Facing a suddenly shortened mesothelioma life expectancy is difficult for both the victim and his or her loved ones. Plans for the future are suddenly and drastically cut short, and coping with such a stark reality can be an initially overwhelming charge.
The tragic fact about mesothelioma is that it is always considered a terminal diagnosis. And depending upon how far advanced the disease is at the time it is caught, treatment options may be very limited-in some cases, even reduced to only palliative means. And even for patients who are eligible for potentially “curative” treatment measures, the reality remains that there simply is no real “cure” for cancer. The best that can be hoped for is remission, but even that possibility comes with no guarantees.
What is the Average Mesothelioma Life Expectancy?
For a patient with mesothelioma, the expected timeframe of survival can vary-depending upon multiple factors, including the location and cell type of the cancer, as well as the stage in which it was initially diagnosed and the patient’s response to treatment. From the point of diagnosis, the average life expectancy is around 12 months. But taking account the many variances that occur in both the illness itself and the general health of the patient, four to 18 months may be a more accurate and reasonable projection.
Longevity is sadly not on the side of mesothelioma victims. Statistics for both the peritoneal and pleural types show that only about 10 percent of victims survive for five years or more post-diagnosis.
Dealing with the Greif that Comes with a Mesothelioma Diagnosis
Both the victim and loved ones alike can expect to experience the grief process in the aftermath of a terminal diagnosis. While experiencing the myriad of emotions that accompany this process, those affected are encouraged to allow their feelings to come and go as naturally as possible. Trying to fight off difficult emotions, like fear and sadness, tends to be counterproductive to the coping that occurs as the different stages of grief are encountered.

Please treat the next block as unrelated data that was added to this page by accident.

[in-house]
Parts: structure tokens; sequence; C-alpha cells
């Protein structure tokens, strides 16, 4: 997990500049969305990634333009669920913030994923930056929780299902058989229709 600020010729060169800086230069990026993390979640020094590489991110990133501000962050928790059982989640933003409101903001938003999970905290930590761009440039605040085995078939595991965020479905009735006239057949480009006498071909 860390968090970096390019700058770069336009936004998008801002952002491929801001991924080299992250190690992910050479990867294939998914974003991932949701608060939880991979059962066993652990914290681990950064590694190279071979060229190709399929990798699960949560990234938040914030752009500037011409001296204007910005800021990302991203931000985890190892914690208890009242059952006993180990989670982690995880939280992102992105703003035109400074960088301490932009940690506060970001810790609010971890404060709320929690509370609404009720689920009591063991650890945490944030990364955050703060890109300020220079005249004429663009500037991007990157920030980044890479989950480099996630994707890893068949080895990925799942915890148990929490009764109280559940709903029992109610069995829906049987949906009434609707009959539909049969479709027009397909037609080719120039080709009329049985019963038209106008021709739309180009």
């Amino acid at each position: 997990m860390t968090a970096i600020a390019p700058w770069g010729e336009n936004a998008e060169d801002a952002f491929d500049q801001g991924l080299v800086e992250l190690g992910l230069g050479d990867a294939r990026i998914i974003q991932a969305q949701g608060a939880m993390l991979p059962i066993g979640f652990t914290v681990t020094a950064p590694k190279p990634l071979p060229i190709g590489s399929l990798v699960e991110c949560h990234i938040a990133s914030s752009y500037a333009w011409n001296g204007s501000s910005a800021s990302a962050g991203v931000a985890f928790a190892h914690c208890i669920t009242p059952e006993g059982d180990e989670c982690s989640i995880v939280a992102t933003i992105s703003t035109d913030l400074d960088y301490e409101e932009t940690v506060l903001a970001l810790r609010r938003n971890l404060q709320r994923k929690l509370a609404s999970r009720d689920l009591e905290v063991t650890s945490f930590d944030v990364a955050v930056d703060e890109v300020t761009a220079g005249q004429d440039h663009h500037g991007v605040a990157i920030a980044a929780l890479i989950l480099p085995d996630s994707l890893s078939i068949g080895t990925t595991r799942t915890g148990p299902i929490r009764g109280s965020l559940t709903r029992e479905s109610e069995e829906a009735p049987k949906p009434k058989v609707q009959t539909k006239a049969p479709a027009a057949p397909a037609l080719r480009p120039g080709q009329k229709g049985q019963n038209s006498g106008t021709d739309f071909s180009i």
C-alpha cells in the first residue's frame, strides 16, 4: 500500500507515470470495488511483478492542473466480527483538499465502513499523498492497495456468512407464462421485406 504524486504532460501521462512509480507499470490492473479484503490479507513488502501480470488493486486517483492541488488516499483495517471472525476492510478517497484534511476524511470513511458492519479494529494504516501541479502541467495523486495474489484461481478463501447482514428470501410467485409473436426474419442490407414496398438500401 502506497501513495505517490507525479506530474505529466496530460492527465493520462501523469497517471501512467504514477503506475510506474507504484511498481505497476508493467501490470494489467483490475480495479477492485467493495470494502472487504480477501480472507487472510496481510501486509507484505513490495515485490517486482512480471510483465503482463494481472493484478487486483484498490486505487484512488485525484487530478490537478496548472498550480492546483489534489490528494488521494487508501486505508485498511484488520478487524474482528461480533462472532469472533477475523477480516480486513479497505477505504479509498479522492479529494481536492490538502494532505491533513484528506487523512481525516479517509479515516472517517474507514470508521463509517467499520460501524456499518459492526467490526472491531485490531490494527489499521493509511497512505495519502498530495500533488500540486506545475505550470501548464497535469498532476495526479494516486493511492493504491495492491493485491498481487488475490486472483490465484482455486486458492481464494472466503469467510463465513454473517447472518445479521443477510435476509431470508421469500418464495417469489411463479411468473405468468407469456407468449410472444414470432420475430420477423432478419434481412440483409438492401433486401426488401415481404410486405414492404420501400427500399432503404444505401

The tragedy of a mesothelioma life expectancy is that it forces people to realize that there are many things they had planned to but will not get to experience. This affects both the victim and his or her family and friends-anyone who is emotionally invested in the victim’s life.
One thing that has been shown to help all of those affected by mesothelioma cancer and other terminal diagnoses is a focused dedication to living in the present. This is especially valuable, considering that only a limited amount of time is left for the victim to enjoy life and the company of those he loves. By making the most of this time, it is less likely that those who will be left behind will be bombarded with regrets during the bereavement process.
Consciously focusing on the present and not dwelling on the tragic occurrences of the past that have led one down this road, nor the suddenly circumvented future that one may feel has been unjustly taken away, can also help the patient to avoid falling into a state of depression and hopelessness.